Some things just don’t translate well. Regardless of how you feel about France’s position in the current international crisis, you have to admit Groundskeeper Willie‘s line about “cheese-eating surrender monkeys” is pretty funny. But not when dragged, kicking and screaming, into French:
If such language is proving a headache for the diplomats, then spare a thought for the French translators, who have struggled for words to convey the full force of the venom. “Cheese-eating surrender monkeys”—a phrase coined by Bart Simpson but made acceptable in official diplomatic channels around the globe by Jonah Goldberg, a columnist for the rightwing weekly National Review (according to Goldberg)—was finally rendered: “Primates capitulards et toujours en quête de fromages”. And the New York Post’s “axis of weasel” lost much of its venom when translated as a limp “axe de faux jetons” (literally, “axis of devious characters” [actually, I believe, ‘axis of hypocrites’—LH]).
(From a Guardian article by Gary Younge and Jon Henley, February 11, 2003; at the end of the article appears the following delightful correction: “The description of the French as ‘cheese-eating surrender monkeys’ was not coined by Bart Simpson. It comes from the Simpsons character Groundskeeper Willie, the Scottish immigrant who takes care of custodial matters at the elementary school.”)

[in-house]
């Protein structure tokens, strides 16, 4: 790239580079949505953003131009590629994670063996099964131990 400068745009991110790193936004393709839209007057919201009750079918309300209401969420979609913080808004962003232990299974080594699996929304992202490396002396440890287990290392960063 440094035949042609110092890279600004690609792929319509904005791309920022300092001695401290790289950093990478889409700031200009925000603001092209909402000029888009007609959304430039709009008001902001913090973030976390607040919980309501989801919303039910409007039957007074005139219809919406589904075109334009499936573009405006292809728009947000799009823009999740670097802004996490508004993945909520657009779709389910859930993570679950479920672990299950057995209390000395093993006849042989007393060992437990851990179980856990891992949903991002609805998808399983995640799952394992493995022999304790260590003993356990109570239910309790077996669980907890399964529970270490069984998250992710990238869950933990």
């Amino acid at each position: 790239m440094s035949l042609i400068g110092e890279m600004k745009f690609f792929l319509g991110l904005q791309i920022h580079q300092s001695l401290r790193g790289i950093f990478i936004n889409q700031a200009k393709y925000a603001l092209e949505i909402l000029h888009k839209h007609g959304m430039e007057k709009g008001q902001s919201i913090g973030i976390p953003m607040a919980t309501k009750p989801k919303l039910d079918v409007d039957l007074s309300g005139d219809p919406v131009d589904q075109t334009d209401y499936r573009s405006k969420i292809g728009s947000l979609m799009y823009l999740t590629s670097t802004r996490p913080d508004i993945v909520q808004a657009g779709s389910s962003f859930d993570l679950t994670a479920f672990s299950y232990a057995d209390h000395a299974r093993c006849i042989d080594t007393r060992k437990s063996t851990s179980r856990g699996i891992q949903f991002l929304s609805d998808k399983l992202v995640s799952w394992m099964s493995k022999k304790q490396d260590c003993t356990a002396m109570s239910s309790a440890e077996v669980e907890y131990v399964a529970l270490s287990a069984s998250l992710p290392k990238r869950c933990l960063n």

Fair balance. I will hereby provide equal time in the arena of memorable insults; wood s lot directed me to a Ben Tripp article from Counterpunch that contains this remarkable sentence: “You see, if there’s a clear loser in the pending savagery, it’s George W. Bush and his administration of barking scrotum monsters.” Barking scrotum monsters! Now, that deserves a niche right up there beside the primates capitulards.
Addendum. Jumping Jehoshaphat, in just a few days those damn monkeys have overtaken the Romanian gymnasts in my referrer logs and at the present rate will soon threaten the all-time champ, Charlie Ravioli! I guess the secret to getting hits is to mention as many catchphrases of the day as humanly possible. This may seem obvious to you, but my brain was formed during the ENIAC era, so it takes me a while to catch on. Excuse me while I run out to buy some popular periodicals to find out what people are talking about. I trust the Saturday Evening Post is still the cynosure of the common man…